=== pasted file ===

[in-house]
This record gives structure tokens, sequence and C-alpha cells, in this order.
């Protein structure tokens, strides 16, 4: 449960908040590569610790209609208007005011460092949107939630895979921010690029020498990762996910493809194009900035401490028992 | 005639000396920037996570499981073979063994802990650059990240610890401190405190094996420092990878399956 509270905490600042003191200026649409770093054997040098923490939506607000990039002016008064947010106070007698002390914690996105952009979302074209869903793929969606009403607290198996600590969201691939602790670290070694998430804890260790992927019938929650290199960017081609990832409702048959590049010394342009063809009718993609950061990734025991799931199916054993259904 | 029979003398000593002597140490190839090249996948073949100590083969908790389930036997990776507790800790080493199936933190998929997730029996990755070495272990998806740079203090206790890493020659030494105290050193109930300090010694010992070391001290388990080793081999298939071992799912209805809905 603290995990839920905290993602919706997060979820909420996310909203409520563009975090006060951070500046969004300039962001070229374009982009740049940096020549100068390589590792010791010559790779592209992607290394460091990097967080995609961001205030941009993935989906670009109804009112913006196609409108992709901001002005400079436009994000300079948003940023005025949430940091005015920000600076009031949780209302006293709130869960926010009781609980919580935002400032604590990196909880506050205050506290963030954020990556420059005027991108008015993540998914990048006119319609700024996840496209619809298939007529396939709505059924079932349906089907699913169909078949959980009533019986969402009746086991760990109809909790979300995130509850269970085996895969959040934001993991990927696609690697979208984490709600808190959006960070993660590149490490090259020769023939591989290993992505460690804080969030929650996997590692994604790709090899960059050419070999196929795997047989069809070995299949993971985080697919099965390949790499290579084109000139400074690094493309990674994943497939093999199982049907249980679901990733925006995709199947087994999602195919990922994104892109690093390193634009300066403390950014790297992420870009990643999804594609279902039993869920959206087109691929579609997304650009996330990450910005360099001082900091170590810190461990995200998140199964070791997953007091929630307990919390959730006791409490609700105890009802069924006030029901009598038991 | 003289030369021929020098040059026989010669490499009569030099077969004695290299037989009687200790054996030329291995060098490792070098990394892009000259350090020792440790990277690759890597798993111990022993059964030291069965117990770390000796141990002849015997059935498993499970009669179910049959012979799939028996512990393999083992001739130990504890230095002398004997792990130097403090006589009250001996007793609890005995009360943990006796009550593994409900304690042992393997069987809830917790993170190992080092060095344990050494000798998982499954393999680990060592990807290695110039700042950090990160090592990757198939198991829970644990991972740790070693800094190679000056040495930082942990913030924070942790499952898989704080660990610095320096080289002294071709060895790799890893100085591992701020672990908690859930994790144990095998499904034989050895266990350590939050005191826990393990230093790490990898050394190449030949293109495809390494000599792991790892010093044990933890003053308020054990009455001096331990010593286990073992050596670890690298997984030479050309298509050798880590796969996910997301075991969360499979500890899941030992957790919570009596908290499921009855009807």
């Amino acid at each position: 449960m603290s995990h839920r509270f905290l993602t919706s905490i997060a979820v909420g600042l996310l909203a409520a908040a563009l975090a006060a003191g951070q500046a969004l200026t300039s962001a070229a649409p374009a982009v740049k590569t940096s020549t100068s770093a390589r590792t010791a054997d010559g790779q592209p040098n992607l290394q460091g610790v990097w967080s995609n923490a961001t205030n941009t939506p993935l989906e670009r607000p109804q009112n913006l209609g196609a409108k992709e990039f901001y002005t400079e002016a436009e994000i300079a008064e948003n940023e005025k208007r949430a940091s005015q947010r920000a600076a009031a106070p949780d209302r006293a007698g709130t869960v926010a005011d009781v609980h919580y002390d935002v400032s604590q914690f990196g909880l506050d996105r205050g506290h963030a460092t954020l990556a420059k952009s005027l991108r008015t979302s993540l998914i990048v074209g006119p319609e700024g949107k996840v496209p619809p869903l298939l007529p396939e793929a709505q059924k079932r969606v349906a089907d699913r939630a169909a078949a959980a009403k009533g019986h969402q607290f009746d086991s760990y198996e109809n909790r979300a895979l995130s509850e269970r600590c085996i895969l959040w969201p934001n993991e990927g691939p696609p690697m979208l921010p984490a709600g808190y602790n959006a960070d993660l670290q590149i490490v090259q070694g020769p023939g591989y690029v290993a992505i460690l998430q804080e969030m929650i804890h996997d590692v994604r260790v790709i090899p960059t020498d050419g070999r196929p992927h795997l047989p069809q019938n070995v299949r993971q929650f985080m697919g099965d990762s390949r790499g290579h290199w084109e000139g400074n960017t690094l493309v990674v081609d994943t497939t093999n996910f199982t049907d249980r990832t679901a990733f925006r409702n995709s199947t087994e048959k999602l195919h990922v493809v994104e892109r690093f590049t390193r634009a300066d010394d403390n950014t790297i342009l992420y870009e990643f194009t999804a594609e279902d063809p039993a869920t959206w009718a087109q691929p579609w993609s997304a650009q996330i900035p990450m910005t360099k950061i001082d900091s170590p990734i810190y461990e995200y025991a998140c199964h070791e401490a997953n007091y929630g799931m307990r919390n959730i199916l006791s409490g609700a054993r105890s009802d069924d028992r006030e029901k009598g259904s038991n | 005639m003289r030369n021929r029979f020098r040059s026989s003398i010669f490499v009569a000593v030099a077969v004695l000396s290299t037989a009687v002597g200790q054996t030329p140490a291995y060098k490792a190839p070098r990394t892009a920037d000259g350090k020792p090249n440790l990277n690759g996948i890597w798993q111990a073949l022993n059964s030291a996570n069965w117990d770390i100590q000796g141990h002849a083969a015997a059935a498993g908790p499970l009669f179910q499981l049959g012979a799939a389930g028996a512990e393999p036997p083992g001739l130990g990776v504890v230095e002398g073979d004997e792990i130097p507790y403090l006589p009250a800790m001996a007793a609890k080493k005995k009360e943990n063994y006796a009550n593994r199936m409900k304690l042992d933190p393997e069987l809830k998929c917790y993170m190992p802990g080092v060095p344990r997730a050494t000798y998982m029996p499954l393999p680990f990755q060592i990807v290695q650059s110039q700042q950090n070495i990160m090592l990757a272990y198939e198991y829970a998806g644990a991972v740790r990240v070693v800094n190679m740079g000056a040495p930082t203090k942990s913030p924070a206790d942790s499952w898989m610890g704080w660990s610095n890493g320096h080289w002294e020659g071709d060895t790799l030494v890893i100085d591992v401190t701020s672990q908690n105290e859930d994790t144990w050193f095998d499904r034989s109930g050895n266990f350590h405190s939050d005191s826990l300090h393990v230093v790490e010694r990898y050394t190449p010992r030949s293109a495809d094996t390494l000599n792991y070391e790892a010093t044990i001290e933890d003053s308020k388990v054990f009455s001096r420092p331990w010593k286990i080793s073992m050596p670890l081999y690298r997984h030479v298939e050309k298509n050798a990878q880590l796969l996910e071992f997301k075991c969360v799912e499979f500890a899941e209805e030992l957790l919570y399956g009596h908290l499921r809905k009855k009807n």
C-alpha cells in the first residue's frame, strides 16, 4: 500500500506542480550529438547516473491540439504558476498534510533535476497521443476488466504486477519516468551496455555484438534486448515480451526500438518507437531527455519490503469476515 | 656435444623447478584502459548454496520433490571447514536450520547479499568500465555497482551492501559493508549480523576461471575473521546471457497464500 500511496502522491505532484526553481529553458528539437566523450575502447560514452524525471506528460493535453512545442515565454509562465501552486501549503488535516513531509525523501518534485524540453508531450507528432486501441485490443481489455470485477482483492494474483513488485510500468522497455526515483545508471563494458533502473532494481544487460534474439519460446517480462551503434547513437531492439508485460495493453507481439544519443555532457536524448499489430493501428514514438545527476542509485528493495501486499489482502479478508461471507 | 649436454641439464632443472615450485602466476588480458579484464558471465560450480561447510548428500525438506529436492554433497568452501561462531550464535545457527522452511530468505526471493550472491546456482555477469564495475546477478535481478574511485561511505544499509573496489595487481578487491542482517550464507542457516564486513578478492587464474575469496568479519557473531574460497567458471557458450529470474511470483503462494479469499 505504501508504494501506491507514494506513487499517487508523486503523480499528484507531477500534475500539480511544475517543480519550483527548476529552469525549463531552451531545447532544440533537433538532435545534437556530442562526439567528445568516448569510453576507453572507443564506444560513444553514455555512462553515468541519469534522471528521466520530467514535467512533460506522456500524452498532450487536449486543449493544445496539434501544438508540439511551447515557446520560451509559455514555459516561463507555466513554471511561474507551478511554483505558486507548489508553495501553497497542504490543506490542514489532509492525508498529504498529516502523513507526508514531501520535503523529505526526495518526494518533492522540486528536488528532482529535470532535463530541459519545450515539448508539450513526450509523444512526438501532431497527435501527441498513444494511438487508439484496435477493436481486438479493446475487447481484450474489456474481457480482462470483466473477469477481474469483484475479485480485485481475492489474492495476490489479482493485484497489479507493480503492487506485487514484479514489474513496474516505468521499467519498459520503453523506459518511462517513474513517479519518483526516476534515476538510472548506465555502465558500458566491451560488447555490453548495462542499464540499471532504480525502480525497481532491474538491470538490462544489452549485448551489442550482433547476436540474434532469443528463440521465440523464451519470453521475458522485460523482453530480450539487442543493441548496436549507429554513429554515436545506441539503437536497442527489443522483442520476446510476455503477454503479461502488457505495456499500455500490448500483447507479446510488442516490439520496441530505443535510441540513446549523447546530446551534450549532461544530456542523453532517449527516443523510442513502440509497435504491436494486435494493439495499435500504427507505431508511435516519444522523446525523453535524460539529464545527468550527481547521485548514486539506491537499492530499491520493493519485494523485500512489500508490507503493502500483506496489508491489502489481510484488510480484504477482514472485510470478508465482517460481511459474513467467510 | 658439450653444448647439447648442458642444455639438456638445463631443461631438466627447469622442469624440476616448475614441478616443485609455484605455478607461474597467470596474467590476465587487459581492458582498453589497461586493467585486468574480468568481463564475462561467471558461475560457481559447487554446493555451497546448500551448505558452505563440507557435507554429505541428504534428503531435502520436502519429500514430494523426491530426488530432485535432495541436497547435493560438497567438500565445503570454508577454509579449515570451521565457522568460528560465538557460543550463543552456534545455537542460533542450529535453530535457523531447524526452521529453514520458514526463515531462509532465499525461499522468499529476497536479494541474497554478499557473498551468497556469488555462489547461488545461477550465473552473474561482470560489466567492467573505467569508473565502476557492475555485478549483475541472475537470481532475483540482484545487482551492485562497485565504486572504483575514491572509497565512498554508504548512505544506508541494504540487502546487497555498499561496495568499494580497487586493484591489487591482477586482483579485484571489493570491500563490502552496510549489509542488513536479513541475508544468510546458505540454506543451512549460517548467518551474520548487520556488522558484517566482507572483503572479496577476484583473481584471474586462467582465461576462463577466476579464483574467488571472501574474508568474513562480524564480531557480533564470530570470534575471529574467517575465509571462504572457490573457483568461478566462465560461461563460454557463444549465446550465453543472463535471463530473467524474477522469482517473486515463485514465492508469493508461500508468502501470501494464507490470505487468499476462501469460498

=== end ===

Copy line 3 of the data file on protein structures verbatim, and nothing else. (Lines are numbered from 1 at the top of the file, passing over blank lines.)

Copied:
């Protein structure tokens, strides 16, 4: 449960908040590569610790209609208007005011460092949107939630895979921010690029020498990762996910493809194009900035401490028992 | 005639000396920037996570499981073979063994802990650059990240610890401190405190094996420092990878399956 509270905490600042003191200026649409770093054997040098923490939506607000990039002016008064947010106070007698002390914690996105952009979302074209869903793929969606009403607290198996600590969201691939602790670290070694998430804890260790992927019938929650290199960017081609990832409702048959590049010394342009063809009718993609950061990734025991799931199916054993259904 | 029979003398000593002597140490190839090249996948073949100590083969908790389930036997990776507790800790080493199936933190998929997730029996990755070495272990998806740079203090206790890493020659030494105290050193109930300090010694010992070391001290388990080793081999298939071992799912209805809905 603290995990839920905290993602919706997060979820909420996310909203409520563009975090006060951070500046969004300039962001070229374009982009740049940096020549100068390589590792010791010559790779592209992607290394460091990097967080995609961001205030941009993935989906670009109804009112913006196609409108992709901001002005400079436009994000300079948003940023005025949430940091005015920000600076009031949780209302006293709130869960926010009781609980919580935002400032604590990196909880506050205050506290963030954020990556420059005027991108008015993540998914990048006119319609700024996840496209619809298939007529396939709505059924079932349906089907699913169909078949959980009533019986969402009746086991760990109809909790979300995130509850269970085996895969959040934001993991990927696609690697979208984490709600808190959006960070993660590149490490090259020769023939591989290993992505460690804080969030929650996997590692994604790709090899960059050419070999196929795997047989069809070995299949993971985080697919099965390949790499290579084109000139400074690094493309990674994943497939093999199982049907249980679901990733925006995709199947087994999602195919990922994104892109690093390193634009300066403390950014790297992420870009990643999804594609279902039993869920959206087109691929579609997304650009996330990450910005360099001082900091170590810190461990995200998140199964070791997953007091929630307990919390959730006791409490609700105890009802069924006030029901009598038991 | 003289030369021929020098040059026989010669490499009569030099077969004695290299037989009687200790054996030329291995060098490792070098990394892009000259350090020792440790990277690759890597798993111990022993059964030291069965117990770390000796141990002849015997059935498993499970009669179910049959012979799939028996512990393999083992001739130990504890230095002398004997792990130097403090006589009250001996007793609890005995009360943990006796009550593994409900304690042992393997069987809830917790993170190992080092060095344990050494000798998982499954393999680990060592990807290695110039700042950090990160090592990757198939198991829970644990991972740790070693800094190679000056040495930082942990913030924070942790499952898989704080660990610095320096080289002294071709060895790799890893100085591992701020672990908690859930994790144990095998499904034989050895266990350590939050005191826990393990230093790490990898050394190449030949293109495809390494000599792991790892010093044990933890003053308020054990009455001096331990010593286990073992050596670890690298997984030479050309298509050798880590796969996910997301075991969360499979500890899941030992957790919570009596908290499921009855009807």